Strawberry Lake: Christian Retreat and Conference Center celebrates 50 years of faith
Folks at Strawberry Lake Christian Retreat and Conference Center are celebrating 50 years of its mission this year.
Nestled into the piney woods of the White Earth Reservation, the retreat remains a vacation destination for many in search of a Christian-centered getaway.
Sprawling over 110 acres, the retreat can house 300 guests throughout its hotels, cabins, kitchenettes, RV park and tenting areas.
Owned and operated by Gospel Crusade, Inc. out of Florida, the retreat is known for its plethora of summer speakers.
“As Christians come to relax and recuperate in a vacation setting, they are also fed spiritually through speakers that we have every single night of the summer,” said Laura Upleger, camp administrator. “Some of the speakers have quite a following, so we get some of the same people back year after year. Others have never been here and bring new guests that we hope then return every year.”
The one person that has been there since the beginning of those 50 years is the retreat’s founder, Gerald Derstine.Now 85 and still spending the summers at Strawberry Lake, Derstine came to Minnesota in his early 20s.
He quickly began to follow in his uncle’s footsteps, working as a missionary for the Native Americans and Mennonites in the area.
It is in a small prayer house on the property where Derstine not only lived, but also says he began to build a relationship with local teenagers who “couldn’t wait for Friday night to get with Gerald Derstine and go to his house to pray,” he said, adding that supernatural events started happening there that began to catch the attention of the outside world.
“The teenagers picked up my spirit, and I was telling them they need to have revival like you read about in the bible; things should happen like they happened in Bible days if we meet the conditions,” said Derstine. “And so I knew that prayer and denying yourself of food was part of it. So we did that (for periods during) all of 1954.”
Derstine says in 1955, something happened that would “change the world,” as God spoke to him.
“Supernatural things happened. God spoke to us in audible words that I was going to be put out of the church,” said Derstine, who says it was spoken to him through a person on the floor who was in a trance unconscious.
All that came to pass.
After word started spreading about the reported miracle healings, close encounters with God and people speaking in tongue out at Strawberry Lake, Derstine says the Mennonite Church essentially banished him.
Despite his estrangement from the church, Derstine says he believed God had bigger plans for him, and that turned out to be the creation of Strawberry Lake Christian Retreat and Conference Center.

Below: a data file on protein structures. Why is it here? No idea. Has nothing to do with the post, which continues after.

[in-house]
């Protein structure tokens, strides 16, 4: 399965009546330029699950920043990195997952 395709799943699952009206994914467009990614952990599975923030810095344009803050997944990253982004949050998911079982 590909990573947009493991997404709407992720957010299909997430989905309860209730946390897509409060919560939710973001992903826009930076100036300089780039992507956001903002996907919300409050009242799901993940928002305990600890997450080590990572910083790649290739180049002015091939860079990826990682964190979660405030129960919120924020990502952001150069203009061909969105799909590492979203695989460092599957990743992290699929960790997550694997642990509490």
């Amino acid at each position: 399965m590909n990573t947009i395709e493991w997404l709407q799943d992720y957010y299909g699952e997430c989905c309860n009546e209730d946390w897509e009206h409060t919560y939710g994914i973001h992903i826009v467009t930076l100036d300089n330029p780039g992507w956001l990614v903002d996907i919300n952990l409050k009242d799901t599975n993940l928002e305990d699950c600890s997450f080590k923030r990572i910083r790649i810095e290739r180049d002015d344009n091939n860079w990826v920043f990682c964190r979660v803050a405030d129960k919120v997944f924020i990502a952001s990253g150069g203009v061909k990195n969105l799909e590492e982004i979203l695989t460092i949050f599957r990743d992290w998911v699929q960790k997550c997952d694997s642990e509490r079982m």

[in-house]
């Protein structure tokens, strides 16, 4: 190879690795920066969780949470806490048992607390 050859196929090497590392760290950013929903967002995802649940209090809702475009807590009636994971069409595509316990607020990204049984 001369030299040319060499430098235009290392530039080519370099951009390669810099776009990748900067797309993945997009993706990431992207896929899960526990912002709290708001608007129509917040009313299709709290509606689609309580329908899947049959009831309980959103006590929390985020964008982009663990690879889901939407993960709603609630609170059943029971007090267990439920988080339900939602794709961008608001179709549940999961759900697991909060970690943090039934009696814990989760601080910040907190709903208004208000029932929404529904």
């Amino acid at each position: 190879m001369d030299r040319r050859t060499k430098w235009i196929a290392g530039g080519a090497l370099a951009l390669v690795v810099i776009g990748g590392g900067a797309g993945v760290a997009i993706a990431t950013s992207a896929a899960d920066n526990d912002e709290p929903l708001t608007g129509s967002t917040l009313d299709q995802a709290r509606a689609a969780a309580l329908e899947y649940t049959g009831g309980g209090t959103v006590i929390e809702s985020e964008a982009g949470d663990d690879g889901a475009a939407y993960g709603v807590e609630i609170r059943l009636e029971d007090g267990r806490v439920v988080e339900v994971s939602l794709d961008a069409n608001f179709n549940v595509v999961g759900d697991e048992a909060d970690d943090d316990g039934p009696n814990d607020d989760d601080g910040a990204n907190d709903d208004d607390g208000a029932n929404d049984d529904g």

“God told me, he said, ‘We’re going to build buildings and they’re going to come from all over the world and they’re going to go fishing and we’re going to feed them,’” said Derstine, who had helped grow a ministry in Florida that built the Minnesota retreat.
As Derstine grew his Gospel Crusade ministry globally, the Strawberry Lake retreat also continued to grow.
In 1999, a large tabernacle was built and just a few years ago, a large addition was built with a cafeteria and office spaces.
Preaching the word on several television and radio programs, Derstine ran in the same circles as some of the world’s most famous evangelists, who then also made Strawberry Lake their vacation destinations.
The retreat’s featured guest speakers speak once in the morning and once at night; time in between is typically spent on the lake.
Volleyball, horseshoes, shuffleboard, pontoons, kayaks and fishing are available for guests who want both the family experience and the godly one.
Derstine’s daughter, Joanne Kurphey, is not only the secretary for the Florida-based ministry, but believes whole-heartedly in the spiritual affects Strawberry Lake seems to have on its guests.
“It’s so amazing to see how many peoples’ lives have changed,” said Kurphey. “It’s just so out of the way that I think people are more inclined to have experiences with God,” she said, adding that just a couple of weeks ago, her husband saw Jesus in the window of the tabernacle.
“People come out here and they always say, ‘oh, it’s so peaceful here,’ and I tell them, ‘that’s the presence of God.’”
Kurphey and Derstine say the retreat remains a place of healings and godly experiences today.
“You feel it when you’re sitting here — it’s where God is,” said Derstine, on why he believes God is so present in that particular spot. “Where there is love, where there is life, where there are people singing praises and praying and loving God, that energy is magnetized.”